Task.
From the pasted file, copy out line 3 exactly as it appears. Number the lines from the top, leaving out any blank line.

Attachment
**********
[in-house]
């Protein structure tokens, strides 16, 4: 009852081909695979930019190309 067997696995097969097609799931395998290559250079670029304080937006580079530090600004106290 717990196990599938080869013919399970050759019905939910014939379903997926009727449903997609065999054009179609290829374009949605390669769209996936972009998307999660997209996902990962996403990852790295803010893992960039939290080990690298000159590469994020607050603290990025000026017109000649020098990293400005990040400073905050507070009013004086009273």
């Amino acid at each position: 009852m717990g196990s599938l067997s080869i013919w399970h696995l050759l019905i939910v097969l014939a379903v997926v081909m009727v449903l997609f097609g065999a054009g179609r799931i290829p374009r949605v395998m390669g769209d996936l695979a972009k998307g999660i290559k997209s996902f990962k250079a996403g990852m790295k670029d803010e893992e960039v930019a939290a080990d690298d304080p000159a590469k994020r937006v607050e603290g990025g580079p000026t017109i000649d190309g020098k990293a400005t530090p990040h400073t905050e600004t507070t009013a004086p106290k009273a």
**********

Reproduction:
């Amino acid at each position: 009852m717990g196990s599938l067997s080869i013919w399970h696995l050759l019905i939910v097969l014939a379903v997926v081909m009727v449903l997609f097609g065999a054009g179609r799931i290829p374009r949605v395998m390669g769209d996936l695979a972009k998307g999660i290559k997209s996902f990962k250079a996403g990852m790295k670029d803010e893992e960039v930019a939290a080990d690298d304080p000159a590469k994020r937006v607050e603290g990025g580079p000026t017109i000649d190309g020098k990293a400005t530090p990040h400073t905050e600004t507070t009013a004086p106290k009273a």